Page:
The Netflix series “The Politician” constructs an outlandish and extravagant satirical world in which a campaign for student body president is marred with lies, scandal and even assassination attempts.
The show is the latest project from trio Ryan Murphy, Brad Falchuk and Ian Brennan, the creators behind American Horror Story. It focuses on wealthy high schooler Payton Hobart (Ben Platt) and his campaign for student body president, which he affirms is his first step on his way to the Oval Office.
The large ensemble is filled to the brim with talent. However, the unwieldy cast size leads to many unnecessary tangents in the plot. For example, the entirety of episode five, “The Voter,” focuses on a newly introduced character, Elliot Beachman (Russell Posner). Both Payton and his opponent, Astrid Sloan (Lucy Boynton), spend the entire episode vying for his vote. Viewers may be frustrated with the introduction of yet another character who serves a minimal purpose in progressing the plot. However, the surprising normalcy that Elliot represents in this world of super-rich, narcissistic teenagers does make him more likable than most characters.
Much of the plot focuses on Dusty (Jessica Lange) and her granddaughter, Infinity (Zoey Deutch). Infinity discovers she has Munchausen syndrome by proxy, a mental illness and form of child abuse. Through this syndrome, the caretaker of a child either fakes symptoms or causes real symptoms to make the child look sick. Though intriguing, this storyline takes up an undeserving amount of screen time that could be dedicated to developing some of the more interesting and magnetic secondary plots.
Laura Dreyfuss’ McAfee — yes, the character’s first name is McAfee — and Theo Germaine’s James, two-thirds of Payton’s campaign team and his closest friends, are surprise standouts in the series. Germaine nails the show’s distinct humor, which is evident through his delivery of James’ one-liners. Dreyfuss manages to make McAfee, one of the less established characters on the show, one of the most charismatic. McAfee seems to be one of the few women on the show who is driven purely by passion and intellect, and her devotion to Payton is admirable.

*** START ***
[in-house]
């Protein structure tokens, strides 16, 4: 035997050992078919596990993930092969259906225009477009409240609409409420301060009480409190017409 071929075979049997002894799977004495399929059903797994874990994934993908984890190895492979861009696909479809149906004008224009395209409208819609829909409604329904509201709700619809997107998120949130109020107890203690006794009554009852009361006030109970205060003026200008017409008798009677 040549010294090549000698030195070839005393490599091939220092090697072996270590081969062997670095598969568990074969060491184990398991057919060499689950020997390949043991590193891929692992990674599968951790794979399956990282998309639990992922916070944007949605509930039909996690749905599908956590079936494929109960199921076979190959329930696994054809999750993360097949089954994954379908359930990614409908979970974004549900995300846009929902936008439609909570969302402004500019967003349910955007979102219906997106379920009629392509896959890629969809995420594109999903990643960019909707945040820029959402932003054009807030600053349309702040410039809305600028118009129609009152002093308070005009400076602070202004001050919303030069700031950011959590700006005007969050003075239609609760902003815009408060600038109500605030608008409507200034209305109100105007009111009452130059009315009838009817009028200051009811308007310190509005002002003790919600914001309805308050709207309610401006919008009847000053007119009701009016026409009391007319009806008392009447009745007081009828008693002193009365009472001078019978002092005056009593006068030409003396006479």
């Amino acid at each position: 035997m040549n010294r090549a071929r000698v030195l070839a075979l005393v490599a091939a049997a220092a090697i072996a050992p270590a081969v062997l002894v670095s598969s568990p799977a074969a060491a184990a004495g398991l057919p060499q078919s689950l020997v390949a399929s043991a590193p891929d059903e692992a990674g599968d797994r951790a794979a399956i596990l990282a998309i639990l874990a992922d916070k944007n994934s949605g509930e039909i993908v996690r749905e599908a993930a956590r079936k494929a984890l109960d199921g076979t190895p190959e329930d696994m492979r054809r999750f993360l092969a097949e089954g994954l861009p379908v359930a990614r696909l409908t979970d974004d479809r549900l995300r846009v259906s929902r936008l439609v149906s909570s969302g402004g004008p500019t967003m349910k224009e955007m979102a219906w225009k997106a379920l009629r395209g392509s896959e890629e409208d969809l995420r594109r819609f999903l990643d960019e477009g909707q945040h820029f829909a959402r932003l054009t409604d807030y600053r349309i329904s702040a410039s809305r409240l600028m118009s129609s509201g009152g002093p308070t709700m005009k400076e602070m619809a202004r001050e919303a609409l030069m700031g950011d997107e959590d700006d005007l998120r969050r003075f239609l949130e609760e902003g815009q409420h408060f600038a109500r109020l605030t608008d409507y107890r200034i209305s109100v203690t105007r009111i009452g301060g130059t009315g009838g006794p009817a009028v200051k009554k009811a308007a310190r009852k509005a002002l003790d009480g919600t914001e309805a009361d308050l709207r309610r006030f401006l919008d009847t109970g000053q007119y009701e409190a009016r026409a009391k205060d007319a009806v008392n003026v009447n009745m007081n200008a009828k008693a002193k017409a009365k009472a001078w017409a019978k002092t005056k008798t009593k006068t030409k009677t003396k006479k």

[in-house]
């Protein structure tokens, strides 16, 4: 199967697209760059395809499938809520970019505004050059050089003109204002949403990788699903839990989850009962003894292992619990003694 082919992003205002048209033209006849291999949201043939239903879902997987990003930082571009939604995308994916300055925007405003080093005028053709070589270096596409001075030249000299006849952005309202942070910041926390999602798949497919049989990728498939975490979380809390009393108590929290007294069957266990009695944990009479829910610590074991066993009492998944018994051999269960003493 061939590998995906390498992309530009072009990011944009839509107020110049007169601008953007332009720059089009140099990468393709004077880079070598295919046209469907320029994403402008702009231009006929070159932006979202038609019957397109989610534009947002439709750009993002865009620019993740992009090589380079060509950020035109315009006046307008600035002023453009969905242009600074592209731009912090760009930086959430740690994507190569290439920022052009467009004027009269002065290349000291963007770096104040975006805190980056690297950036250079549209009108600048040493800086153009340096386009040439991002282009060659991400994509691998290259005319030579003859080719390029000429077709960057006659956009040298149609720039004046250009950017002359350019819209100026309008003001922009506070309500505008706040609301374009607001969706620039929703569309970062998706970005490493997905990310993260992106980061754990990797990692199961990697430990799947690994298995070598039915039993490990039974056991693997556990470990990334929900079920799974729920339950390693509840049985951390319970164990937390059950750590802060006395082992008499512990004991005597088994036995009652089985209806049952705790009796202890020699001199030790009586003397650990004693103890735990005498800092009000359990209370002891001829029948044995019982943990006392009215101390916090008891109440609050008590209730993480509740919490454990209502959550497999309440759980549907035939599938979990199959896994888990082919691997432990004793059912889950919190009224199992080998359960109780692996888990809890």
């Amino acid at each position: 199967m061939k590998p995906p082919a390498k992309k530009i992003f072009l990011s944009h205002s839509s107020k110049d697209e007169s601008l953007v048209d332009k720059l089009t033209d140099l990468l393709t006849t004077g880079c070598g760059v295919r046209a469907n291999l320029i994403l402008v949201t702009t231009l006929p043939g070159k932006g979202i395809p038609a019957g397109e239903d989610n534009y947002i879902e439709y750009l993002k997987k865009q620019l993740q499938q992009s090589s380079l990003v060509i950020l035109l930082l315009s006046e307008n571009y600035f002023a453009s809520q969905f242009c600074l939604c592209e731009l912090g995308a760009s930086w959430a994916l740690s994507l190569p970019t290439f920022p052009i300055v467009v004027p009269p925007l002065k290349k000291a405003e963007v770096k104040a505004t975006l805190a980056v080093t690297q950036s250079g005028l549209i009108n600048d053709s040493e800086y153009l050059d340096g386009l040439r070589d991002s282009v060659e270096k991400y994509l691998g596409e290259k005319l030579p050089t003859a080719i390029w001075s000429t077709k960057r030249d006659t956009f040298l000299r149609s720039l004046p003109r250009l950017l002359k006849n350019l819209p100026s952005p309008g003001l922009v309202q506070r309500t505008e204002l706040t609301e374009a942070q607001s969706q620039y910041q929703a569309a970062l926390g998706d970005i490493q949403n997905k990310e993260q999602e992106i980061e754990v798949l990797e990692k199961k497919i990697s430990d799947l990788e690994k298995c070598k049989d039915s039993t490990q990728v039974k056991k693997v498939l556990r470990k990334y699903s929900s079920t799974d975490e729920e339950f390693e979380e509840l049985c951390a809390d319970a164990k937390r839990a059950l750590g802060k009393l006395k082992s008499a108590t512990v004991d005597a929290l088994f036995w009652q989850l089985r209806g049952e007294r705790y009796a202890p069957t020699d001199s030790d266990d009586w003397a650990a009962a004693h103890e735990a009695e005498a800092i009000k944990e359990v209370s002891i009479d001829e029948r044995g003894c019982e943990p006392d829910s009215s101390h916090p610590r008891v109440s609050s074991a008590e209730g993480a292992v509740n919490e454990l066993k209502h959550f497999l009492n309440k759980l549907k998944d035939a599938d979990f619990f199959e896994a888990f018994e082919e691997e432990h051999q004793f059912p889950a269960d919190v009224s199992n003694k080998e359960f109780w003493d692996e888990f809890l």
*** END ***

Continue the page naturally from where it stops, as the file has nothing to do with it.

Another major star of the show is the one the audience would expect: Ben Platt. Every part of his performance is flawless. From his sputtering screams to his powerful singing, every move Platt makes adds to the incredible depth of his character. There are three scenes in which Payton sings, which seem out of place, but they make more sense given Platt’s Broadway background — notably, as the title role in “Dear Evan Hansen.” Still, this is not “Glee,” also created by Murphy, Falchuk and Brennan, nor is it trying to be. However, Platt’s vocals are so outstanding that the viewers can overlook how out of place they are.
The season finale is set three years in the future, and it cleverly shifts Payton’s life in a new direction, setting up the show for what will come next season: Payton’s next campaign. “The Politician” received a two-season order from Netflix, so the audience is guaranteed to see more Payton Hobart in the future.
The show’s creators successfully designed an intricate and enticing world through the lens of one man’s life and ambition. Though it seems at times that they bit off more than they could chew in eight episodes, they seemed to find their focus by the end, propelling the show into what will be an even more interesting place for the next season.